MANILA, January 12, 2017–The 4th World Apostolic Congress of Mercy (WACOM4) in the Philippines will be characterized, among others, by the respect to the basic rights of individuals and to the value of human life, a Catholic bishop said.
Bishop Ruperto Santos of Balanga said the WACOM will reflect not just on the Divine Mercy devotion but also on the reality that the host country is facing human rights crisis as the fatalities in the government’s war on drugs pile up.
“Mercy is connected with life and life is connected with environment,” he said in a press briefing in Manila on January 3. “In general, it is always to love life, to live life and to defend life. It’s always focused on life.”
“So there would be a message witnessing to focus on life. Life must be promoted, life must be preserved and life must be respected,” said Santos.
Around 4,000 local and foreign delegates are expected to attend the gathering on January 16 to 20.
Convened every three years, WACOM is a gathering of Divine Mercy devotees and promoters, among whom are bishops, priests, religious brothers and sisters, and laity from the around the world.
Asia’s biggest Catholic nation is presenting the event as a “pilgrimage of mercy” bringing the delegates to different holy places each day.
Introduced by the Vatican in 2008, the first ever WACOM in Rome coincided with the third death anniversary of St. John Paul II.
The Church official, who chairs the bishops’ migrants commission, also believe that the global event would be a “healing process” for the country.
“It will be a healing for us… an opening that there is still hope for those whom we consider the least, the lost and the last,” according to Santos.
“And we believe that it will be fruitful and there would be a blessing for all of us in spite of what we have experience and in spite of what we have seen,” he added.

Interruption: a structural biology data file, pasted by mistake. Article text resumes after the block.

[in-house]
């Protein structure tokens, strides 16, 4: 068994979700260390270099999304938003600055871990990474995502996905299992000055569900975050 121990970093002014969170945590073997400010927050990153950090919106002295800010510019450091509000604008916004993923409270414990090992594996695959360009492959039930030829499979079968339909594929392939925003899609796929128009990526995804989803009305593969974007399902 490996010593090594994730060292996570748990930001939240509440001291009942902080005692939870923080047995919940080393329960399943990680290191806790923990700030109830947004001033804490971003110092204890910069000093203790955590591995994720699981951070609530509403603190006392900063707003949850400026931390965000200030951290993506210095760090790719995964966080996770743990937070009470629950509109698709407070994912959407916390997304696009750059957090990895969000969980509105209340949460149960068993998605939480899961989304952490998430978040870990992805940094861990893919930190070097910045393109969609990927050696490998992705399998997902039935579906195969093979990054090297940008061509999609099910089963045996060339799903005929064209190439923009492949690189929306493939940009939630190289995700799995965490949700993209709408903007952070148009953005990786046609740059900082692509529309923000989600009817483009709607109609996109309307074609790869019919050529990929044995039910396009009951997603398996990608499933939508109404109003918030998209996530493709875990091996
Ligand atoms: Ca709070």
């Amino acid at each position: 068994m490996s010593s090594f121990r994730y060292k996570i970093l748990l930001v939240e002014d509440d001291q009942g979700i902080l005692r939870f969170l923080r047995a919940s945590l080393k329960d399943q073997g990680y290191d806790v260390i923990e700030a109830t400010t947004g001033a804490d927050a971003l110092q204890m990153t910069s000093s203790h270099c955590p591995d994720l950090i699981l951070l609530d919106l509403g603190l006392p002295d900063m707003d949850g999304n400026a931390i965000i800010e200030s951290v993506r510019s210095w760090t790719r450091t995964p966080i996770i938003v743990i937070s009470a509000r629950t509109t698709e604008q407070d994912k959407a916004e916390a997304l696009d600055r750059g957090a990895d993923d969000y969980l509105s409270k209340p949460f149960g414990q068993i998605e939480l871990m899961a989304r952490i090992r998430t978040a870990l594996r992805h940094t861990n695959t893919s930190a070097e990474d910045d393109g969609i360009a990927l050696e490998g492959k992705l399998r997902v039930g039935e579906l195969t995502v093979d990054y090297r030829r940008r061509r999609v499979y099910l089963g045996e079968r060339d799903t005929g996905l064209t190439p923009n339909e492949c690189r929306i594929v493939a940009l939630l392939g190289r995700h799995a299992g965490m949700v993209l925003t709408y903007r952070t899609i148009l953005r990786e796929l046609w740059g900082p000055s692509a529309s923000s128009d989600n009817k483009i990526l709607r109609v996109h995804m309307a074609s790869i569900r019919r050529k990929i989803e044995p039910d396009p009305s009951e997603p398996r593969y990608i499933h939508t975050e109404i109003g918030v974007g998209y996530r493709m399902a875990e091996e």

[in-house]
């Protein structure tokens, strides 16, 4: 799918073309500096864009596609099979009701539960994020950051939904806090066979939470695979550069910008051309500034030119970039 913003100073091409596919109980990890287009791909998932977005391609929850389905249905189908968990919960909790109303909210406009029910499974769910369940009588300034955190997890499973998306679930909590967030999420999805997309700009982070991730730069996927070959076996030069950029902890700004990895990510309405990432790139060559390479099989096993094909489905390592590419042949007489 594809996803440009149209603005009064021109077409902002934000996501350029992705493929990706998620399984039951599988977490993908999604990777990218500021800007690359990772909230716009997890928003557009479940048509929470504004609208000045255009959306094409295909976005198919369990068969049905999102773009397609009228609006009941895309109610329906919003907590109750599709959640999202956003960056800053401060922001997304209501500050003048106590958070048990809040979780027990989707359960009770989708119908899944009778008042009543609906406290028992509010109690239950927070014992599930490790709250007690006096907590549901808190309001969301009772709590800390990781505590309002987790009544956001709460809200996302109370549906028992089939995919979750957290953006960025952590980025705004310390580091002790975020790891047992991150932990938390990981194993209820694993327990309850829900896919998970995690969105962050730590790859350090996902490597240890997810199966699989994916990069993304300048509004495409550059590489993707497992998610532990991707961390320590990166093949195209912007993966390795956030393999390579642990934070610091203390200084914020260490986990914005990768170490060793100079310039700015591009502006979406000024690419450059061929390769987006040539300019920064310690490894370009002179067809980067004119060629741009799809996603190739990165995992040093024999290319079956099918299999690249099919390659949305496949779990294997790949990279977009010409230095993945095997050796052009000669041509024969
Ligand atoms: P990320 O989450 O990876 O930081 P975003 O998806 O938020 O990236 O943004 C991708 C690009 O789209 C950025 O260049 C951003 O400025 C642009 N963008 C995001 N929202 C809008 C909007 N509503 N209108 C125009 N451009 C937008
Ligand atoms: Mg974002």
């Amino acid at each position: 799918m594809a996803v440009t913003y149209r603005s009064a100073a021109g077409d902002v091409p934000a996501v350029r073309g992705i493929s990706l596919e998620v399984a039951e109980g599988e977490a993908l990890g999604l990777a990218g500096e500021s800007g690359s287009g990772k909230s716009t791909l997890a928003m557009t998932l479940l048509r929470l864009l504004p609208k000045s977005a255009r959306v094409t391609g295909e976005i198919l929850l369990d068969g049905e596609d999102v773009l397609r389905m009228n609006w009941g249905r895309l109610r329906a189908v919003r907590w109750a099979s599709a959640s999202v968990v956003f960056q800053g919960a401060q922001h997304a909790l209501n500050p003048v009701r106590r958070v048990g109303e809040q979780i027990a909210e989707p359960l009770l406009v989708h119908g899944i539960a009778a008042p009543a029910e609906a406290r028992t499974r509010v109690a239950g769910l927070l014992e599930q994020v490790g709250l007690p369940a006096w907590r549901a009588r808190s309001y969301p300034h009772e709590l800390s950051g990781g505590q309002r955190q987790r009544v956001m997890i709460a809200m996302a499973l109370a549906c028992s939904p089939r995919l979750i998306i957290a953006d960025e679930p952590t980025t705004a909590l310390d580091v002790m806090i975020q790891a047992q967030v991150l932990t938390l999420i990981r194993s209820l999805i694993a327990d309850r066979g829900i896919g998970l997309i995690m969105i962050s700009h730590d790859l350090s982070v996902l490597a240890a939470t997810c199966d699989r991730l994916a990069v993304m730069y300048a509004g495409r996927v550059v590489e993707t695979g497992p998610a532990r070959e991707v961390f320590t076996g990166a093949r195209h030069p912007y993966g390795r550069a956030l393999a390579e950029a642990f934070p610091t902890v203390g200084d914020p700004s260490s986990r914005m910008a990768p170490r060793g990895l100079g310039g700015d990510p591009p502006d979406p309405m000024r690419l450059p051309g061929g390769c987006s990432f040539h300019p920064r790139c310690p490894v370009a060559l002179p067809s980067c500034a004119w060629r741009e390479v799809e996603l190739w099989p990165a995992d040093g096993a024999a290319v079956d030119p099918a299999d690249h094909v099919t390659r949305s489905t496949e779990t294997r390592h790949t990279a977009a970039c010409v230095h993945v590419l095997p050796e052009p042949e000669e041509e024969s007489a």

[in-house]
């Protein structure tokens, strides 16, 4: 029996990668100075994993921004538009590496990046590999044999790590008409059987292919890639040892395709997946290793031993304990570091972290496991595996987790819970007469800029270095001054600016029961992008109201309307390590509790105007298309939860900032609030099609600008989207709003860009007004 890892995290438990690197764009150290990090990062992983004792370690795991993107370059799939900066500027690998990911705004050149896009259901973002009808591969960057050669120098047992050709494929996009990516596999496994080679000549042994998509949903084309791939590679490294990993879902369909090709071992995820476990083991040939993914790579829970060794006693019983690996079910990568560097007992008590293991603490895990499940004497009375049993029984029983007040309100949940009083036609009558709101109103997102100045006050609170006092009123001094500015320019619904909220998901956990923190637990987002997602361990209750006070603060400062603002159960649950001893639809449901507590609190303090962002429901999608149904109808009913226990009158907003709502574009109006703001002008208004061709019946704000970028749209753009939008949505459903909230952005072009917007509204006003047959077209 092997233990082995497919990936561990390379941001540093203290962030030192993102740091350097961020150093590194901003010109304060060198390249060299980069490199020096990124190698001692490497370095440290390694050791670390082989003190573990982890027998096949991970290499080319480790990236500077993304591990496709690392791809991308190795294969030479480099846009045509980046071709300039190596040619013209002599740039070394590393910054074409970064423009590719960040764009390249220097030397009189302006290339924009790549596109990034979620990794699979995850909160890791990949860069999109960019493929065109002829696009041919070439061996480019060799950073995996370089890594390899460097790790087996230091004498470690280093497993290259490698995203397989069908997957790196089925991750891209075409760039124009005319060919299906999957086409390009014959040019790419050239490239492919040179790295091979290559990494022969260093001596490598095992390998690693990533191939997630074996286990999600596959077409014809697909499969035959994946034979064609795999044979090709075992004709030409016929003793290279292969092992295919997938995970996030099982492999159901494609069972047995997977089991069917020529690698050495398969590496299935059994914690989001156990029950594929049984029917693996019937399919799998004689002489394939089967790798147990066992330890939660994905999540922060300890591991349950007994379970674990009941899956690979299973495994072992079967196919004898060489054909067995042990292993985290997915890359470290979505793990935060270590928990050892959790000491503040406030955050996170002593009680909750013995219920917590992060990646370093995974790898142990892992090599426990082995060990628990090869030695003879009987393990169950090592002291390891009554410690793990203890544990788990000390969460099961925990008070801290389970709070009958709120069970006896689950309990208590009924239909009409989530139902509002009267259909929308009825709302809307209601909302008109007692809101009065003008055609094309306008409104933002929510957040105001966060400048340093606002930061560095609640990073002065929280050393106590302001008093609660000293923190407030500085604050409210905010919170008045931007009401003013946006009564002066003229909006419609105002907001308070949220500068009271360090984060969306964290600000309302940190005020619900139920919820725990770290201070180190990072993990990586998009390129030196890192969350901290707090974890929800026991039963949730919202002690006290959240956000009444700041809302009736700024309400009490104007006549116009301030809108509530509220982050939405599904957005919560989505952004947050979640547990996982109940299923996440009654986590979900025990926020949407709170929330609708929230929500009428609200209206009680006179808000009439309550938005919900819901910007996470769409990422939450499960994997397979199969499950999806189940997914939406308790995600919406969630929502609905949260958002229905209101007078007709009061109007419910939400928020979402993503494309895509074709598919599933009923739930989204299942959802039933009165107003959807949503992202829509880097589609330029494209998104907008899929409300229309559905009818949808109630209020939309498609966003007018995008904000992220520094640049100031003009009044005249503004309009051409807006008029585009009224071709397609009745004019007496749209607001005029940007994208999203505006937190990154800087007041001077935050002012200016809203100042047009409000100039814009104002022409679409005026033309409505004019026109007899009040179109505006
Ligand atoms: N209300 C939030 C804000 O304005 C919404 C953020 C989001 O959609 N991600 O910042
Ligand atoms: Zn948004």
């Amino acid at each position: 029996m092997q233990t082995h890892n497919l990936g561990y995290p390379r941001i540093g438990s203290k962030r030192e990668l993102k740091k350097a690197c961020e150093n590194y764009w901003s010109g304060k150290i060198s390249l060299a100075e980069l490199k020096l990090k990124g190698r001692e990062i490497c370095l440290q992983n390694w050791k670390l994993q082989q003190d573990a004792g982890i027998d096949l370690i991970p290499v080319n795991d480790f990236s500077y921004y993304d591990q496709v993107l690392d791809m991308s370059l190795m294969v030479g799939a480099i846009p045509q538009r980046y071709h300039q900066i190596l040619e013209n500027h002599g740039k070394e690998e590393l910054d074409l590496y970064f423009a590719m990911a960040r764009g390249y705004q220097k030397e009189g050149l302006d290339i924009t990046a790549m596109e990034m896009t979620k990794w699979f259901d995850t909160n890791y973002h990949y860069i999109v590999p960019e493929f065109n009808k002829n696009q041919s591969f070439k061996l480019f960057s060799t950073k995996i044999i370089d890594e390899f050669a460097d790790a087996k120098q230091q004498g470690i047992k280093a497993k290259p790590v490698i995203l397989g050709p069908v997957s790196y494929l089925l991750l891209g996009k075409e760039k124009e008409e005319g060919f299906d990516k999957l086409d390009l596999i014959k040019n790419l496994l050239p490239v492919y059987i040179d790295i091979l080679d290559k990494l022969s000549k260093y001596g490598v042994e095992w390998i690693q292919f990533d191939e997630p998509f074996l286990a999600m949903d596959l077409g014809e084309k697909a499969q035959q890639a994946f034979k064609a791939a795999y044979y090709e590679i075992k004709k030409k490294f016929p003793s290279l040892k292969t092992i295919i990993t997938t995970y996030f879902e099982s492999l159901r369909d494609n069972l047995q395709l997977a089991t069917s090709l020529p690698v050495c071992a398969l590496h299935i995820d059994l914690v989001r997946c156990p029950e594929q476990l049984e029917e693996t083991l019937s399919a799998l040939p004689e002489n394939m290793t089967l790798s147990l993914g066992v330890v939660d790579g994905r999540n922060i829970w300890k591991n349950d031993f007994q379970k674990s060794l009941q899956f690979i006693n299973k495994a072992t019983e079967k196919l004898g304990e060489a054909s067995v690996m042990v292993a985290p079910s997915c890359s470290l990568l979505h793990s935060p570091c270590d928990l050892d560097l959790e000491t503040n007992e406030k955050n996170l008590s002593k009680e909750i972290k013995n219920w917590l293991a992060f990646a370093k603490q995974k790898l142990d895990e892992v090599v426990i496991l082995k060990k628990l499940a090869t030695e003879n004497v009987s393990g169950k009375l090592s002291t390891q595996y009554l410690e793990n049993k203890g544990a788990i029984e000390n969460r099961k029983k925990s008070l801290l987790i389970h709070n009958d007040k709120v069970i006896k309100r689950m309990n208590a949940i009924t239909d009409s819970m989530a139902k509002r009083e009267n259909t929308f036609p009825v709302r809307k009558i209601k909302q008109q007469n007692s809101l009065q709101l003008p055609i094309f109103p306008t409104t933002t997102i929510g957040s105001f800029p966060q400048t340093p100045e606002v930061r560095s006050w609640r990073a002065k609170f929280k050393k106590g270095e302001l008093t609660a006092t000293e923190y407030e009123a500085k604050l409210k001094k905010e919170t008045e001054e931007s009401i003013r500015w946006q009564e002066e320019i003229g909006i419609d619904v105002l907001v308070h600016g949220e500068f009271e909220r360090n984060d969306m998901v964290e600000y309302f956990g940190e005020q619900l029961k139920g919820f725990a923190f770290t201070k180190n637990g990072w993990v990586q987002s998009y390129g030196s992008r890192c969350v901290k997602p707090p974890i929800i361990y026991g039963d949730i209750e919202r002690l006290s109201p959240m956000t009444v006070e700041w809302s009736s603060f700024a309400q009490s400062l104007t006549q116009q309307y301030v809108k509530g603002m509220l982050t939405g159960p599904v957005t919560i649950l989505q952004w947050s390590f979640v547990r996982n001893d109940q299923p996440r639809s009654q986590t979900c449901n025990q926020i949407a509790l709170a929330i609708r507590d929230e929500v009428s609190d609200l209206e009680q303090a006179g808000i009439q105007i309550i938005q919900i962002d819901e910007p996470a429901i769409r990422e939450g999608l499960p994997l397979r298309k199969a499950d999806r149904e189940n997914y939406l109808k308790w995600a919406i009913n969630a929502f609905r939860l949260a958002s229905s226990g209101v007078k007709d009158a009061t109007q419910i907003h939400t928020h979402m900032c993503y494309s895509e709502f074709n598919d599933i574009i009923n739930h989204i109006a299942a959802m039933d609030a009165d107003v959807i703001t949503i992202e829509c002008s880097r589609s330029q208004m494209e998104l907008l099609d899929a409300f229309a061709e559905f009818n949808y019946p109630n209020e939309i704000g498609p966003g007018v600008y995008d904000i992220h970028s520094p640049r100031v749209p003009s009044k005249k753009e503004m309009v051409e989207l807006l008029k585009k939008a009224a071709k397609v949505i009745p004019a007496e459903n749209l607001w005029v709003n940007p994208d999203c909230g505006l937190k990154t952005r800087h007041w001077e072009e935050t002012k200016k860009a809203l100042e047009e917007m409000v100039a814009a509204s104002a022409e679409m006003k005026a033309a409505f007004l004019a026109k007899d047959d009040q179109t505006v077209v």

Church can’t be silent
Manila Auxiliary Bishop Broderick Pabillo earlier said that Church cannot be silent as the body count in the government’s war on drugs reached more than 6,000 in five months.
He said the Church grieves with the families, especially the poor, who have lost loved ones without due process of law.
“We cannot afford to keep silent. This is another way of terrorizing the people. But now is really the time to speak,” said Pabillo, who chairs the bishops’ Commission on the Laity.
The bishop also called on the public to act now against human rights abuses and not wait for the death toll to increase.
“I hope we have learned from the EDSA experience. It is time to speak out now. Let us not wait again for 14 years before speaking out,” he said.
He was referring to the span of years between 1972, when then president Ferdinand Marcos declared Martial Law, and 1986, before he was ousted in the historic EDSA People Power Revolution.
“Running priest” Fr. Robert Reyes, for his part, said the war on drugs has ended so many lives and actions are needed in order to bring peace and justice.
“We will unite against those picking on the poor as being drug addicts. We will unite against those that are addicted to power. We will unite for life,” Reyes said. (CBCPNews)